Cladoptosis (or Kladoptosis) is the dropping of leaves or twigs under conditions of stress. Ethylene gas, stimulated by drought or other stress conditions, causes a separation layer to form at the base of leaves or twigs. This is a defense mechanism of the plant, which sheds tissue to preserve the life of the entire plant. The leaves may turn yellow before dropping, mimicking fall conditions. Many deciduous species will drop leaves under stress, but the condition is most commonly seen in aspens, cottonwoods, and willows. Over watering, under watering, excessive heat, or root damage may all cause leaves to drop. Girdling roots, which often result from improper planting depth, also can cause premature leaf drop.
Once leaf scorch has occurred, there is no cure. The dehydrated portions of the leaf will not turn green again, but with proper water management, the plant may recover.
Prevention of scorch needs to begin with winter watering. A deep soaking once a month, when there is no snow cover, will help prevent root die-back due to dehydration. The roots of mature trees extend outward several times the height of the tree, and this entire area needs water. To water in winter, choose a day when the air temperature is above freezing and water early enough in the day for the water to soak in before the nighttime freeze. Water that freezes on the surface will cause root suffocation and make the problem worse.
During the growing season, water deeply and as infrequently as possible. This can be difficult when trees are located in or near lawns, but a deep and infrequent watering schedule will benefit your lawn as well, encouraging deep root development. Trees typically need less frequent irrigation than lawns do, but the two can coexist. Remember that roots need oxygen, and this means the soil must be allowed to dry out somewhat between watering.
Finally, if scorch occurs, resist the urge to continually apply more water. Just keep up with the deep and infrequent schedule. In some years, if conditions are especially hot and windy, some scorch is likely. Don’t panic and kill off your trees with an excess of kindness by over watering.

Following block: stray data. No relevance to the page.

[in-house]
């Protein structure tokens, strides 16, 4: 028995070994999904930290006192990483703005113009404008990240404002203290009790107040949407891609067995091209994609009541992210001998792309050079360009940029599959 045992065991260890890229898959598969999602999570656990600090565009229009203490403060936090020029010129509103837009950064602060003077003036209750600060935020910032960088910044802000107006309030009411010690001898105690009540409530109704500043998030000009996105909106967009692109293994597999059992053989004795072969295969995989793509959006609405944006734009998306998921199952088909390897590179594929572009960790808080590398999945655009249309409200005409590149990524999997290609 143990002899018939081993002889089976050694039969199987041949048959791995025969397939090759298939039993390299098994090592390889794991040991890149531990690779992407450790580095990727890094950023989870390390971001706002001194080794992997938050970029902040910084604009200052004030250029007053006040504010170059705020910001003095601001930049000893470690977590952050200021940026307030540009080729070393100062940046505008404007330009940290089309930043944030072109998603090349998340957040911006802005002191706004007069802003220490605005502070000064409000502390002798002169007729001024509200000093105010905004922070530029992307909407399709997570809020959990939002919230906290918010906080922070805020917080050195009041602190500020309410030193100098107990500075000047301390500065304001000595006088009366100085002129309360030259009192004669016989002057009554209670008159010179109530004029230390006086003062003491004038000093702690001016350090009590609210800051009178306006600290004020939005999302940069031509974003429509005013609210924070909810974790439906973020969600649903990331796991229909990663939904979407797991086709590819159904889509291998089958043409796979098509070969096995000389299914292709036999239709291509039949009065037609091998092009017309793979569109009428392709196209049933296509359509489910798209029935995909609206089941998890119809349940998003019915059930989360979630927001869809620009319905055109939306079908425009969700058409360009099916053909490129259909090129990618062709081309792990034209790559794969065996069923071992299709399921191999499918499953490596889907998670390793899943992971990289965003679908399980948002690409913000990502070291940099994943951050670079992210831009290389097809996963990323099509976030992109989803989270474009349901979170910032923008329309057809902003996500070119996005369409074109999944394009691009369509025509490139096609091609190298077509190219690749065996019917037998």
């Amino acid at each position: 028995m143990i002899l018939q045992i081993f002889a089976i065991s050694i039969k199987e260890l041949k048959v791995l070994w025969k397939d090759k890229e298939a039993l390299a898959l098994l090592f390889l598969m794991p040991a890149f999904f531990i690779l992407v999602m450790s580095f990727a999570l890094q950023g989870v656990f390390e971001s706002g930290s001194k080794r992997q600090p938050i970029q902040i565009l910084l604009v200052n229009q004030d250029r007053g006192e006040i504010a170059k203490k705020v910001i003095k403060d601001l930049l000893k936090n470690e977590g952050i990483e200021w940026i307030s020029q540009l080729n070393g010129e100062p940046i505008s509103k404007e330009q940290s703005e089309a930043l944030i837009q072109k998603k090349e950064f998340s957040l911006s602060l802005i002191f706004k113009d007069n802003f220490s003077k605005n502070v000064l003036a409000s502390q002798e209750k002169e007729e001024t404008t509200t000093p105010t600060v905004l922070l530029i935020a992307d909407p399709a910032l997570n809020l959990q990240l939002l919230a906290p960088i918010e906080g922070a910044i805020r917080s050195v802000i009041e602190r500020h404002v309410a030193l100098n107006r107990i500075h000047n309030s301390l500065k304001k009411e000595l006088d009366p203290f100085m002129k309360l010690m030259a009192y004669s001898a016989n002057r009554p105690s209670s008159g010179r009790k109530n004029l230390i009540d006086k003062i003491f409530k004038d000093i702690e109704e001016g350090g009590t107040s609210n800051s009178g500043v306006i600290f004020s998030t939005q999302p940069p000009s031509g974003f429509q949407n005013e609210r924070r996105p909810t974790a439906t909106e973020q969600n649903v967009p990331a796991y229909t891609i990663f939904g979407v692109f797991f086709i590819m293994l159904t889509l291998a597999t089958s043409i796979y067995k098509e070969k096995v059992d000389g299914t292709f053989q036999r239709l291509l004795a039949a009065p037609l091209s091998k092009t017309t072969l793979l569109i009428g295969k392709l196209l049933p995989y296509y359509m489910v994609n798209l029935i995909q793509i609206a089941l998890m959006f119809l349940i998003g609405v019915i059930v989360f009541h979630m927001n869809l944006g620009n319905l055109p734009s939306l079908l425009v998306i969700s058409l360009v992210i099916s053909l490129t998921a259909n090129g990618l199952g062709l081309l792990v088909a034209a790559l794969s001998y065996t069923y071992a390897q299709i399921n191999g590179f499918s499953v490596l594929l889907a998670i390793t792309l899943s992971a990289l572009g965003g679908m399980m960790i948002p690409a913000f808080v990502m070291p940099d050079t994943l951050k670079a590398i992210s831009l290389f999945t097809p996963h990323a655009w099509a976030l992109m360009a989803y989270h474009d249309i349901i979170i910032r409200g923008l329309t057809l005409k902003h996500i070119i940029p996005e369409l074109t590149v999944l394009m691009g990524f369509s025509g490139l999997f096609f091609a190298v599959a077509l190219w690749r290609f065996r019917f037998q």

Fosket, D. E. 1994. Plant Growth and Development. Academic Press, San Diego, CA.
Gresshoff, P. M., ed. 1993. Plant Responses to the Environment. CRC Press, Boca Raton, FL.
Maloy, O. C. and Murray, T. D., eds. 2001. Encyclopedia of Plant Pathology. John Wiley and Sons, Inc., New York, NY.
Pirone, P. P. 1970. Diseases and Pests of Ornamental Plants. Ronald Press Co., New York, NY.
Sinclair, W. A., Lyon, H. H., and Johnson, W. T. 1987. Diseases of Trees and Shrubs. Cornell University Press, Ithaca, NY.
See the following fact sheets:
- Fall and Winter Watering, Colorado State University Extension Fact Sheet no. 7.211
- Tree Planting Steps, Colorado State University Colorado Master Gardener Publication no. 636
- Magnesium Chloride Toxicity in Plants, Colorado State University Extension Fact Sheet no. 7.425
*S. Rose, horticulture educator; C.E. Swift, former horticulture agent, Colorado State University Extension Tri River Area. **L. Langelo, Colorado State University Extension horticulture agent, Golden Plains Area. 8/09. Revised 12/14.
Colorado State University, U.S. Department of Agriculture, and Colorado counties cooperating. CSU Extension programs are available to all without discrimination. No endorsement of products mentioned is intended nor is criticism implied of products not mentioned.
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Updated Thursday, March 05, 2015